You move too fast
The Queensboro Bridge – also known as the 59th Street Bridge – connects the New York City boroughs of Manhattan and Queens. It’s one of the 22 bridges and tunnels that carry vehicles from one side of the East River to the other.
|The Queensboro Bridge opened in 1909|
When I was in high school, I was part of a team that competed in a local academic quiz show that was broadcast on a local radio station. One of the questions we were asked in our first match was “What two boroughs does the Brooklyn Bridge connect?” Obviously, one of the boroughs was Brooklyn. But none of us had ever been to New York City, so we had no idea what the other borough was. (The other team was so clueless that they guessed Manhattan and Queens.)
|The bridge passes over Roosevelt Island|
In The Great Gatsby, Jay Gatsby and Nick Carraway use the Queensboro bridge to get from Long Island to Manhattan. “The city seen from the Queensboro Bridge,” Nick says, “is always the city seen for the first time, in its first wild promise of all the mystery and the beauty in the world.”
|The view of Manhattan from the bridge|
A famous scene from Woody Allen’s 1979 movie, Manhattan, features Allen and Diane Keaton sitting on a bench under the Queensboro Bridge:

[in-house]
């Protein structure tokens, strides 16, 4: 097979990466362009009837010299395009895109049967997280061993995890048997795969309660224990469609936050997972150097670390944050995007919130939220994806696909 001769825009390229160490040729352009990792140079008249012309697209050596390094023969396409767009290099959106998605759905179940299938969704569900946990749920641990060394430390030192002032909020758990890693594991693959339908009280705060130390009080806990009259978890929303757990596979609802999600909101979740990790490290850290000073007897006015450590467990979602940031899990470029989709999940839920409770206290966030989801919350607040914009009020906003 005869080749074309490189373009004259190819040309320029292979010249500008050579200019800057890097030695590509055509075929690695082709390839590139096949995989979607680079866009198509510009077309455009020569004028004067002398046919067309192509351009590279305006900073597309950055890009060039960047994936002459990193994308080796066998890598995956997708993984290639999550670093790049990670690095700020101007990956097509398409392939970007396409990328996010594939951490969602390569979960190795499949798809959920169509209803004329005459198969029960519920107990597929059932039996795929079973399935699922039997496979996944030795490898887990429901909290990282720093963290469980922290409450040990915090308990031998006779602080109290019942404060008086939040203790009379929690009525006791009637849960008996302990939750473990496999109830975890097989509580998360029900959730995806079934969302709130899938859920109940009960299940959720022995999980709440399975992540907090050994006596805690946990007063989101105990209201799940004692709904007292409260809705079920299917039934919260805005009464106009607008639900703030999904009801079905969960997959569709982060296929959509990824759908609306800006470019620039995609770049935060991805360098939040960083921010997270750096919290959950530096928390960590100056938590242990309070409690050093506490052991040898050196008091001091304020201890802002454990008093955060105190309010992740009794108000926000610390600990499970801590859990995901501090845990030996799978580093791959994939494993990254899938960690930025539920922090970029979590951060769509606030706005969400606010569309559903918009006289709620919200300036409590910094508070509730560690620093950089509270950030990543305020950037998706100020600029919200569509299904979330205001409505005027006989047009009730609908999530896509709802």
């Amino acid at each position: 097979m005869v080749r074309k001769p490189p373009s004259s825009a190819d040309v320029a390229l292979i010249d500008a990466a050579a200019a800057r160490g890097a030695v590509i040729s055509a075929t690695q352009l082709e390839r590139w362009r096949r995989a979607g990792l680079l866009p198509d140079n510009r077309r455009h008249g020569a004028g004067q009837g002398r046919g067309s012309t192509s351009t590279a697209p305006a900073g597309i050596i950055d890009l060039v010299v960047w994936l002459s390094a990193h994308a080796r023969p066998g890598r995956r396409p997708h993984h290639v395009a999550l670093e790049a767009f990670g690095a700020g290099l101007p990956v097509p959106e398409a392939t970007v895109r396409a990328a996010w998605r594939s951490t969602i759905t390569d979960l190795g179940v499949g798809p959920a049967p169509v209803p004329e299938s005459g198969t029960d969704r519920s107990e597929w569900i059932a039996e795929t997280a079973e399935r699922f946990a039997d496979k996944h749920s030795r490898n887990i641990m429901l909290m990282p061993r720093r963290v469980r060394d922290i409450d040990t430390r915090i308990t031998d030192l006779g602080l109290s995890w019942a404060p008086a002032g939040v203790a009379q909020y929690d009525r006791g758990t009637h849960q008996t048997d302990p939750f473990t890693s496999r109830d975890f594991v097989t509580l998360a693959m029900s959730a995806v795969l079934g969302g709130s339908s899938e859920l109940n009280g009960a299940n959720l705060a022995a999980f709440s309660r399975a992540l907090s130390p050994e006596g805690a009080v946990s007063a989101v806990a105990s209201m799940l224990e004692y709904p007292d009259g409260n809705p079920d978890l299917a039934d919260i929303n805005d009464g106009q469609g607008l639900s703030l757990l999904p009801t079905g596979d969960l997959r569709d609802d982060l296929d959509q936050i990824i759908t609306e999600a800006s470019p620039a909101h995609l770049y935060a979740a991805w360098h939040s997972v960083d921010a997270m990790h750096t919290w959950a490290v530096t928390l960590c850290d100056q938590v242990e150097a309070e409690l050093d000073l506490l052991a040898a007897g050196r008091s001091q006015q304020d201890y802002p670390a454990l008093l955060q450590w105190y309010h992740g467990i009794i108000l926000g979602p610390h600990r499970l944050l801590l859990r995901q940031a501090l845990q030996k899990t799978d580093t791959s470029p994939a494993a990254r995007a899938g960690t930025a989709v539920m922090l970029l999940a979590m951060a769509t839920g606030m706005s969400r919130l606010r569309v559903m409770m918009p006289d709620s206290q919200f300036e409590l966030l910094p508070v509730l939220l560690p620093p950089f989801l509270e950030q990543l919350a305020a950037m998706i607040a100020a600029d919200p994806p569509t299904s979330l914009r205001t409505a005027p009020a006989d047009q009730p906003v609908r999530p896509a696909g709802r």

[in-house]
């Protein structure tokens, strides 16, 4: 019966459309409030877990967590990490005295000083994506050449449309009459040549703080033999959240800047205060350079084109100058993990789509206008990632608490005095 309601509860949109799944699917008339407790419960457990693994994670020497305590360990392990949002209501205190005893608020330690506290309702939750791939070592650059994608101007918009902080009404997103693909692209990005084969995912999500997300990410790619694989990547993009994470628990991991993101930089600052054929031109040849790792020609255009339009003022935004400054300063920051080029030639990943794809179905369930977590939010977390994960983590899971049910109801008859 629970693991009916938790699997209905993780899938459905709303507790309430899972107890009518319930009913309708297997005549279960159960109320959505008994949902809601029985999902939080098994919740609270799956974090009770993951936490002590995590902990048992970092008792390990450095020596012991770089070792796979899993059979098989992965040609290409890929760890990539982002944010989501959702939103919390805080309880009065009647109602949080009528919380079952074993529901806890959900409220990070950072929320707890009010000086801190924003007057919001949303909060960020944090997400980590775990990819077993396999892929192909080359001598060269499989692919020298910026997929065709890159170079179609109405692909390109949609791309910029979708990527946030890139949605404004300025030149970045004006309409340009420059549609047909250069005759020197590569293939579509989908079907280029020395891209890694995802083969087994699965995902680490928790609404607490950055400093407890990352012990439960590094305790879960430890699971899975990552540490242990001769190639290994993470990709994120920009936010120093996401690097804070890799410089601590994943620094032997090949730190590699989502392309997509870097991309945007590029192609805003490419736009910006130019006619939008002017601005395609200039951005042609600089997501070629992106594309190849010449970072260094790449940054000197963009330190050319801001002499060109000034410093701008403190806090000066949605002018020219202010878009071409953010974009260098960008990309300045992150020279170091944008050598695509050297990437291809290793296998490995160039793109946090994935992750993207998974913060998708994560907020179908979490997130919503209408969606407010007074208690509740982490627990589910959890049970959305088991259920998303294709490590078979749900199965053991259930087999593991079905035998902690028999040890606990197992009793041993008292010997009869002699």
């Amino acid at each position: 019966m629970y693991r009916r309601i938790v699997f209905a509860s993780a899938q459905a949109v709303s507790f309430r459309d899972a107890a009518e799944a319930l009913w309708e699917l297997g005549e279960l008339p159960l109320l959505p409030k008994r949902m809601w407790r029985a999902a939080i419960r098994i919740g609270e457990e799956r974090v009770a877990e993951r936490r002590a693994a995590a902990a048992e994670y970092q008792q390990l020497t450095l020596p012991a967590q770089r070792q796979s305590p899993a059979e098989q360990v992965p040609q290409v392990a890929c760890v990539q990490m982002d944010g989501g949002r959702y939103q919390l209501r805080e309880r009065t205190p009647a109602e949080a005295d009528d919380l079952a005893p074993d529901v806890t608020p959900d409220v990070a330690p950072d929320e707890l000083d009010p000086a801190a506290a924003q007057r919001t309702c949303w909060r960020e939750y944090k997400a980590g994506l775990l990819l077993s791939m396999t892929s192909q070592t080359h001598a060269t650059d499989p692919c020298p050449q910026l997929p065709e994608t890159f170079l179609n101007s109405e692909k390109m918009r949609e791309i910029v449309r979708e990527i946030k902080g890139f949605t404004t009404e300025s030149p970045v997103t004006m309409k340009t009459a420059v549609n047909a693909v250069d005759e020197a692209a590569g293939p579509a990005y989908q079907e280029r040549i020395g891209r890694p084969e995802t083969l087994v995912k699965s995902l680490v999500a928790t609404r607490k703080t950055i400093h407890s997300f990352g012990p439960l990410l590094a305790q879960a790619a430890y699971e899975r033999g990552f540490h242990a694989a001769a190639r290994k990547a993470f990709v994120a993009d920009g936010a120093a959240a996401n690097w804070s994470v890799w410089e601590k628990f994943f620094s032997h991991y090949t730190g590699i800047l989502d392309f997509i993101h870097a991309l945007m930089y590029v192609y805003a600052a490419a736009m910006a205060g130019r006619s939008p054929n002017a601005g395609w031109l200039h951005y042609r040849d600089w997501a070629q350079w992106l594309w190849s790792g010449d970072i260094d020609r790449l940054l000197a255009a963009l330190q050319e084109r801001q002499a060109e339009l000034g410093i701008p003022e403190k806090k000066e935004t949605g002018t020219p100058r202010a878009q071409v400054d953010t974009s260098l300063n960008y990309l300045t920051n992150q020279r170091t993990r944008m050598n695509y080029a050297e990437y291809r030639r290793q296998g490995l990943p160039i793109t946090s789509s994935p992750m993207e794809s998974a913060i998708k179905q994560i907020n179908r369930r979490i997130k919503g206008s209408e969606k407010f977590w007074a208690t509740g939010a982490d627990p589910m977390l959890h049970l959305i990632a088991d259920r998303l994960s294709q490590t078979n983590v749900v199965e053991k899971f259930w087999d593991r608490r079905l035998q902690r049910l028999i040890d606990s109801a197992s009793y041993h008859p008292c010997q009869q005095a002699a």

|Keaton and Allen chatting under the bridge|
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“The 59th Street Bridge Song (Feelin’ Groovy)” was originally released on Simon and Garfunkel’s third album, Parsley, Sage, Rosemary and Thyme. (Like Vampire Weekend, Simon and Garfunkel don’t give a f*ck about an Oxford comma.)
The drummer on that recording was Joe Morello, the brilliant jazz drummer who was a member of the legendary Dave Brubeck Quartet. (Morello judged a high-school jazz band competition that my high school’s jazz band entered, and then gave a clinic and performed. I didn’t have a clue who Joe Morello and Dave Brubeck were at the time.)
You may be more familiar with the Harpers Bizarre cover of the song, which entered the Billboard “Hot 100” fifty years ago this month, eventually climbing all the way to the #13 spot. Leon Russell arranged their recording of the song, which featured a Beach Boys-esque a cappella section and a short bridge by a woodwind quartet. The song is pretty thin gruel, and benefitted greatly from Russell's arrangement.
Randy Newman was a member of the Tikis, which is what Harpers Bizarre called themselves before they recorded “Feelin’ Groovy.” The group eventually recorded six Newman songs.
In 1969, Harpers Bizarre boarded a TWA flight in Los Angeles that was supposed to fly to San Francisco. But an AWOL Marine hijacked the plane and ordered the crew to fly to New York City. The 707 wasn’t carrying enough fuel to make it that far, and when it landed in Denver to fill up, the passengers were allowed to disembark. After getting to JFK Airport, the hijacker decided he wanted to go to Rome. TWA accommodated, stopping in Shannon, Ireland to refuel once more.
When the hijacker, who was armed with a rifle, was asked by a newspaper reporter why he did it, he said, “I don’t know.”
Here’s “The 59th Street Bridge Song (Feelin’ Groovy)”:
Click below to buy the song from Amazon: